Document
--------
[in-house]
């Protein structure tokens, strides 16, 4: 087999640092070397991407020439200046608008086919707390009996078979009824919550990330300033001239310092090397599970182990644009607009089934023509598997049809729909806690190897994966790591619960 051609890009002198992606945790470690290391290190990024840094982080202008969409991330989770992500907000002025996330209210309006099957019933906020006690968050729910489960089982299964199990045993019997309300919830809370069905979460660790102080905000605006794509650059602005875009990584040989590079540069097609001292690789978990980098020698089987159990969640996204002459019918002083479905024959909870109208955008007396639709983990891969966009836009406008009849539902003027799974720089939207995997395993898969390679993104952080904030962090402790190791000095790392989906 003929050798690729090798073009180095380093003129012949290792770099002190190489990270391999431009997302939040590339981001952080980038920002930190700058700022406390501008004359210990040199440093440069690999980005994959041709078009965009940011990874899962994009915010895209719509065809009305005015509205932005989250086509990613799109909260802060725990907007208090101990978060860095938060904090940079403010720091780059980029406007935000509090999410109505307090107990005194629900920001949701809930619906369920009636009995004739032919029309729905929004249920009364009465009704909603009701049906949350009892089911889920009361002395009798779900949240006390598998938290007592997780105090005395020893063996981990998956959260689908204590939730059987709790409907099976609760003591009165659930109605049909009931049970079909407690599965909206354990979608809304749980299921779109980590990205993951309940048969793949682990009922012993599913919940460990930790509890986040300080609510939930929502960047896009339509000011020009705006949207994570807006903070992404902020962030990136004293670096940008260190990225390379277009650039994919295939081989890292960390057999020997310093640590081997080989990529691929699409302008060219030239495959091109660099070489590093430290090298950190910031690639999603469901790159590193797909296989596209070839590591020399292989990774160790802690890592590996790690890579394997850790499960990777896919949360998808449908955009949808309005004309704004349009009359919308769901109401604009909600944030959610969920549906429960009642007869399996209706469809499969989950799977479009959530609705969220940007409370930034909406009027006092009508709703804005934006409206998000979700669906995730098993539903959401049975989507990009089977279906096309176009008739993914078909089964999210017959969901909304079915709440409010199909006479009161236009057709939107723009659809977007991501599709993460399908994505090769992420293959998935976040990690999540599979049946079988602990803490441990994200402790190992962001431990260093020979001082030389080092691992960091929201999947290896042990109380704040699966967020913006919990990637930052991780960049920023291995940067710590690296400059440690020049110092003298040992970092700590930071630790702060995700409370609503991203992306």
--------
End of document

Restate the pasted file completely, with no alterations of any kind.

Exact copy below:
[in-house]
């Protein structure tokens, strides 16, 4: 087999640092070397991407020439200046608008086919707390009996078979009824919550990330300033001239310092090397599970182990644009607009089934023509598997049809729909806690190897994966790591619960 051609890009002198992606945790470690290391290190990024840094982080202008969409991330989770992500907000002025996330209210309006099957019933906020006690968050729910489960089982299964199990045993019997309300919830809370069905979460660790102080905000605006794509650059602005875009990584040989590079540069097609001292690789978990980098020698089987159990969640996204002459019918002083479905024959909870109208955008007396639709983990891969966009836009406008009849539902003027799974720089939207995997395993898969390679993104952080904030962090402790190791000095790392989906 003929050798690729090798073009180095380093003129012949290792770099002190190489990270391999431009997302939040590339981001952080980038920002930190700058700022406390501008004359210990040199440093440069690999980005994959041709078009965009940011990874899962994009915010895209719509065809009305005015509205932005989250086509990613799109909260802060725990907007208090101990978060860095938060904090940079403010720091780059980029406007935000509090999410109505307090107990005194629900920001949701809930619906369920009636009995004739032919029309729905929004249920009364009465009704909603009701049906949350009892089911889920009361002395009798779900949240006390598998938290007592997780105090005395020893063996981990998956959260689908204590939730059987709790409907099976609760003591009165659930109605049909009931049970079909407690599965909206354990979608809304749980299921779109980590990205993951309940048969793949682990009922012993599913919940460990930790509890986040300080609510939930929502960047896009339509000011020009705006949207994570807006903070992404902020962030990136004293670096940008260190990225390379277009650039994919295939081989890292960390057999020997310093640590081997080989990529691929699409302008060219030239495959091109660099070489590093430290090298950190910031690639999603469901790159590193797909296989596209070839590591020399292989990774160790802690890592590996790690890579394997850790499960990777896919949360998808449908955009949808309005004309704004349009009359919308769901109401604009909600944030959610969920549906429960009642007869399996209706469809499969989950799977479009959530609705969220940007409370930034909406009027006092009508709703804005934006409206998000979700669906995730098993539903959401049975989507990009089977279906096309176009008739993914078909089964999210017959969901909304079915709440409010199909006479009161236009057709939107723009659809977007991501599709993460399908994505090769992420293959998935976040990690999540599979049946079988602990803490441990994200402790190992962001431990260093020979001082030389080092691992960091929201999947290896042990109380704040699966967020913006919990990637930052991780960049920023291995940067710590690296400059440690020049110092003298040992970092700590930071630790702060995700409370609503991203992306």